St Edmund's Nursery is an outstanding school. It makes outstanding EYFS provision for all children. Parents think so, too, and many wrote to say so. Typically, parents comment on how their children 'grow in confidence in a short space of time' and how 'they benefit socially, emotionally and academically' because of 'the friendly, caring staff who put children first'. Children are given an impressive range of memorable learning experiences during their time in the Nursery. They move on to full-time schooling extremely well prepared for future success because they have developed into mature, independent and self-reliant children with a thirst for learning. Adults successfully create a welcoming and secure environment where children's welfare is paramount. For parents, there are first-class links with the children's centre in terms of partnerships with health professionals, adult education and community relations. Leaders have made the extended provision as flexible as possible to cater for the needs of parents who work or study outside the home. The school's contribution to community cohesion is outstanding.
All groups of learners make exceptional progress because staff have extremely high expectations and ensure that each child's unique needs are met. Achievement is outstanding. Through focusing initially on children's personal, social and emotional development and on promoting language skills, staff quickly develop children's readiness to learn and their ability to communicate. Expert bilingual support in the child's home language enables children to gain a rapid understanding of English. This means that they soon use English confidently and accurately, getting them all off to a flying start. From well below average starting points, most children reach the levels expected in all areas of learning at the end of Nursery and a small proportion exceed them. Outstanding support for children with learning difficulties and/or disabilities, including those in the resource provision, ensures that they, too, make measurable gains in their learning. The high level of challenge for more able children ensures that they make outstanding progress.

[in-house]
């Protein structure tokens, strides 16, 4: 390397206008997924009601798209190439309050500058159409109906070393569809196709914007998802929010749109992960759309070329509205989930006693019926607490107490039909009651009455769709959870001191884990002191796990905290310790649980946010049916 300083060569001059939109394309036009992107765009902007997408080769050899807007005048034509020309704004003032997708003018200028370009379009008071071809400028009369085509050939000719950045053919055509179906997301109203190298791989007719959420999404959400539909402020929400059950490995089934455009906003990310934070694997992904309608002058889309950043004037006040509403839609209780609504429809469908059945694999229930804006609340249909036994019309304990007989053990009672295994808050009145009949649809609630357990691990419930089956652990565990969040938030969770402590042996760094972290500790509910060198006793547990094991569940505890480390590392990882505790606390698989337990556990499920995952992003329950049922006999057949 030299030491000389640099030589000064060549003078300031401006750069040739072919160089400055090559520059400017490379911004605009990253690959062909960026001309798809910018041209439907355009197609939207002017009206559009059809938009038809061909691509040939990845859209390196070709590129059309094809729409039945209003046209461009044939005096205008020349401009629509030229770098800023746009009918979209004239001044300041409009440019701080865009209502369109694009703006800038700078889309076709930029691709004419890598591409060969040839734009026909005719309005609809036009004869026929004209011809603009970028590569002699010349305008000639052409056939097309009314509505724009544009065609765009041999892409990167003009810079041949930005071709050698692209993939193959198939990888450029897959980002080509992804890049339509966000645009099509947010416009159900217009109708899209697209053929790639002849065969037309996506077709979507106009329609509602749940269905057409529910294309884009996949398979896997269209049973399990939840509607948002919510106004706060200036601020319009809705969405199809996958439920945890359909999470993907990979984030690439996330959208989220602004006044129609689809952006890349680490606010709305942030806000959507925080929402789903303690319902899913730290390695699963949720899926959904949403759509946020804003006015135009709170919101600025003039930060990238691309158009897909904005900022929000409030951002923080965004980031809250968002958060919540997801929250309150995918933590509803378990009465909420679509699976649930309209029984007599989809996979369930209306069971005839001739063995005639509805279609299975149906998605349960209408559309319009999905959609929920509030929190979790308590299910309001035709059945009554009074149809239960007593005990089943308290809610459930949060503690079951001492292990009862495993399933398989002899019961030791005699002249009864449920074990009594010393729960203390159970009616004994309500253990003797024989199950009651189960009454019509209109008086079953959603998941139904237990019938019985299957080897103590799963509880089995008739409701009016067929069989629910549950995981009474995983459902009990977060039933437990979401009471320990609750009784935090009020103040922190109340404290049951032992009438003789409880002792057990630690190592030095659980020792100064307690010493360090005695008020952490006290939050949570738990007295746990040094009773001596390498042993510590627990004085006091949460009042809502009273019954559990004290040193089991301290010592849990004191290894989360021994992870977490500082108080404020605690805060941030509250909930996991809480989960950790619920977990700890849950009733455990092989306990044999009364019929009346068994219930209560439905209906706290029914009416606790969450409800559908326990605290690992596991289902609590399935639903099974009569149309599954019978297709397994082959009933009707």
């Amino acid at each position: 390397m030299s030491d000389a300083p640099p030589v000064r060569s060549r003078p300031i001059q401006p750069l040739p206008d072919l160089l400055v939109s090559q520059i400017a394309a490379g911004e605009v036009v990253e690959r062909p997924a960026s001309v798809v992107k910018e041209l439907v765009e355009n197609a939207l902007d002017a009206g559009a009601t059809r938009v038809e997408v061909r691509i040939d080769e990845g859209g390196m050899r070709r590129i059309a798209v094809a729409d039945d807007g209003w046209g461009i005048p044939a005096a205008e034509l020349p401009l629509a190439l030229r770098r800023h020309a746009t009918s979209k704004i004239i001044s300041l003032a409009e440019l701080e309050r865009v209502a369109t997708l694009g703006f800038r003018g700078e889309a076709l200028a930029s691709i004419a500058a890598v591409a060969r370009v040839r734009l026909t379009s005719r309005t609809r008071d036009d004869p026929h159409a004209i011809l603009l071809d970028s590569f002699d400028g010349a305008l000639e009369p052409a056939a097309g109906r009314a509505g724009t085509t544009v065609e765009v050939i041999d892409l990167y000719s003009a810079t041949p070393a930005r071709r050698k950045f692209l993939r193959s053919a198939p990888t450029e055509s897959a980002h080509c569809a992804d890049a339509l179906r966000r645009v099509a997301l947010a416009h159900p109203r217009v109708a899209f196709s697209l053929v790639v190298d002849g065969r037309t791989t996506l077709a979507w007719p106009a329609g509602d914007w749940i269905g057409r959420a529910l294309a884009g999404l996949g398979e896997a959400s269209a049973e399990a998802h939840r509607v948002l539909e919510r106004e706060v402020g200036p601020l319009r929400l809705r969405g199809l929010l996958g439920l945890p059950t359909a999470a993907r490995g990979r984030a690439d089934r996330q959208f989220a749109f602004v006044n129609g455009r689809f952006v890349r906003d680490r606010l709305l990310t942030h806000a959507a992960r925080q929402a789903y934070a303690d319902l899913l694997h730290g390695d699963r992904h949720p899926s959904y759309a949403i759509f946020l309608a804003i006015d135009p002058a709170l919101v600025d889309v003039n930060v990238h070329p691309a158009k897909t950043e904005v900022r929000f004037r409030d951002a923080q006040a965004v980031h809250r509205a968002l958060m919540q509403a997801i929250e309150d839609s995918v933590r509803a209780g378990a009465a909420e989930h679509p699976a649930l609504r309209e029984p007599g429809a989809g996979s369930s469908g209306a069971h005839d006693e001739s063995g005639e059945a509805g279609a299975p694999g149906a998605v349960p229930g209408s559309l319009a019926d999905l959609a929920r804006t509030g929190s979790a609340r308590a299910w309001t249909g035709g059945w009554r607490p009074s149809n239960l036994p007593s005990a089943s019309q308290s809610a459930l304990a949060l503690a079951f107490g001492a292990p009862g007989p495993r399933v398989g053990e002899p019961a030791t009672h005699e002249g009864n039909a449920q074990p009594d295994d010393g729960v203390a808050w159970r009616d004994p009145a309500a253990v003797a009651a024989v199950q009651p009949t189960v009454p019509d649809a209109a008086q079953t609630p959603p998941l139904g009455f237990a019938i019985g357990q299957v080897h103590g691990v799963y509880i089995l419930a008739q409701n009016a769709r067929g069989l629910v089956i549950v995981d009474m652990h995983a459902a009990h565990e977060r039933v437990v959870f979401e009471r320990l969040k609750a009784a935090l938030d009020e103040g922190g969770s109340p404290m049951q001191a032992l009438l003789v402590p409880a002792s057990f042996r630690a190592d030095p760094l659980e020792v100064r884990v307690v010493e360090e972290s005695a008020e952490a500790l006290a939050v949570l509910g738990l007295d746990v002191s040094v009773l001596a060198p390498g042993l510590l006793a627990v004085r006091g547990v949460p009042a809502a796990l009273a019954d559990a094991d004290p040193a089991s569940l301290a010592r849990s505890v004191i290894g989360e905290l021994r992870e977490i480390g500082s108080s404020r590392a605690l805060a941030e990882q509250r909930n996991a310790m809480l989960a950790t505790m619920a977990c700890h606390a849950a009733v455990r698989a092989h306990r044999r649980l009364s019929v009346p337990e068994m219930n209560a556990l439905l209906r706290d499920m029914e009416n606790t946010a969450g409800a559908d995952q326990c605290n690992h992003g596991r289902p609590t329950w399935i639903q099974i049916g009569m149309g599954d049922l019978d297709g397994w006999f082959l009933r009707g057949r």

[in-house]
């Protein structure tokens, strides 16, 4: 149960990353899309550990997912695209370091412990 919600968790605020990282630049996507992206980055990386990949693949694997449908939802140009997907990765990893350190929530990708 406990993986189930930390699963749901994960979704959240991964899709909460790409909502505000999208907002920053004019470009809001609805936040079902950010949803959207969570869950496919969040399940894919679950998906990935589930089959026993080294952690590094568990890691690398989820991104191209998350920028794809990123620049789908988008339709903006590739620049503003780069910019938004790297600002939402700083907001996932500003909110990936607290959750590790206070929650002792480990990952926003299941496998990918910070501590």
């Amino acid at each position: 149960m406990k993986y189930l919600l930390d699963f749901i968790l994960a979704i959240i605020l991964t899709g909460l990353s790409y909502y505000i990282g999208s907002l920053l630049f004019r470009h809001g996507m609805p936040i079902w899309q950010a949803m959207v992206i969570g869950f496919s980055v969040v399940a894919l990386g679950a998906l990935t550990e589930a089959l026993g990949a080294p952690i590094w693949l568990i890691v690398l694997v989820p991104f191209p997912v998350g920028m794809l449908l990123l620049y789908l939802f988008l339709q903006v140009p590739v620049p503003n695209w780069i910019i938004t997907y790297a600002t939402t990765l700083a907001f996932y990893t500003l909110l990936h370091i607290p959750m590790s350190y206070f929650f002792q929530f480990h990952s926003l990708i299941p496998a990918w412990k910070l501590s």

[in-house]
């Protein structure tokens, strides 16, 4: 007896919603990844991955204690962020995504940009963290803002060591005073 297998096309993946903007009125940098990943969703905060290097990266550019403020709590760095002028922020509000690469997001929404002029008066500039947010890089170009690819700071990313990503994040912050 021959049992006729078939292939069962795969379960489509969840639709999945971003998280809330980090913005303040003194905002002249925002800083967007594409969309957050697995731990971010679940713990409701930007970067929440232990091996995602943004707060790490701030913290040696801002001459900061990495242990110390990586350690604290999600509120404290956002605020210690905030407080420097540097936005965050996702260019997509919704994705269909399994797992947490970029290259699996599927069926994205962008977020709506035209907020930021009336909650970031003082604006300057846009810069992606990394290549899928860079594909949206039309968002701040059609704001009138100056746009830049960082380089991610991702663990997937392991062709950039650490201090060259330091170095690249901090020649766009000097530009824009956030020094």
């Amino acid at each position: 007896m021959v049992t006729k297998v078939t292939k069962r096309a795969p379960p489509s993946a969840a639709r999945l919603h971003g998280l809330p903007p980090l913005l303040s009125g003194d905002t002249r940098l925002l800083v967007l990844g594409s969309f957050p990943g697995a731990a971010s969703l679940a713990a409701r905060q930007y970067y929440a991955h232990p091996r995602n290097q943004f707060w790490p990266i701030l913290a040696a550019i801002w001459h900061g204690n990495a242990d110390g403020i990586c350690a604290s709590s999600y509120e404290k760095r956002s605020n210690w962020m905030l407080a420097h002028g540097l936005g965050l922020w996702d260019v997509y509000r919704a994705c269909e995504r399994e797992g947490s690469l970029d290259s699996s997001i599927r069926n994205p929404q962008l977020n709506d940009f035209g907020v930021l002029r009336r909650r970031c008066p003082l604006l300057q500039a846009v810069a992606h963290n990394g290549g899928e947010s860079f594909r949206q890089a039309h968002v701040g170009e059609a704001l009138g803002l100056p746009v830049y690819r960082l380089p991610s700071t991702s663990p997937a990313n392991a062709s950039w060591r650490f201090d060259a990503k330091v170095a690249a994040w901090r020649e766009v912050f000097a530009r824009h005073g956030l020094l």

Children's personal development is outstanding because of the excellent provision for their welfare, their physical and emotional well-being and their learning and development. The school successfully enables children to learn through discovery, play, talk and first-hand sensory experiences. This means that learning becomes a magical journey of discovery, for example, when children discovered what happened to ice when they added ink and shaving foam to it. Children have limitless, daily opportunities to make decisions and to explore and solve problems. This helps them to become increasingly confident, independent learners. Relationships between adults and children are exemplary. Adults nurture and support, rather than direct, children's learning. This ensures that children make choices and organise themselves well. Children from the very earliest age are accustomed to making their own decisions. Thus they indicate when they want to sleep or to go outside and two to three-year- olds decide when they are ready to access more advanced provision. By the age of three, children competently tidy away resources without being prompted. They work and play happily and productively, frequently asking questions to further their understanding. They are happy, sociable learners who respect each other's needs extremely well. Children learn very well from each other's first-hand experience of diversity in Britain and the wider world, which contributes to their outstanding spiritual, moral, social and cultural development.
Leaders have a very accurate view of the school, though they are reluctant to grade everything outstanding as, 'you can always be better'. This illustrates the exceedingly high expectations which characterise this school. Outstanding leadership by the headteacher and deputy headteacher ensures that the school constantly seeks to improve its current practice. Exemplary partnerships exist between providers, parents and other agencies who work together to ensure that children are well protected and that their needs are fully met. Understandably, given the extensive changes in the last two years, the headteacher and deputy headteacher have shouldered the major part of checking the quality of provision. Whilst this has been successfully extended to include the managers of the birth to three and resource provisions, the role of the staff leaders of the three to five-year-olds is underdeveloped. This means that they are less closely involved in checking the effectiveness of those aspects of the provision for which they are responsible. Supportive governors demonstrate loyalty and commitment to children, families and staff, as well as asking probing questions to challenge the school's leaders. Current successes, excellent teamwork among all the staff, innovative practice and the desire to do better, confirm the school's outstanding capacity to improve.
What the school should do to improve further
- Strengthen the role of the leaders of the three to five-year-old children's provision.
Achievement and standards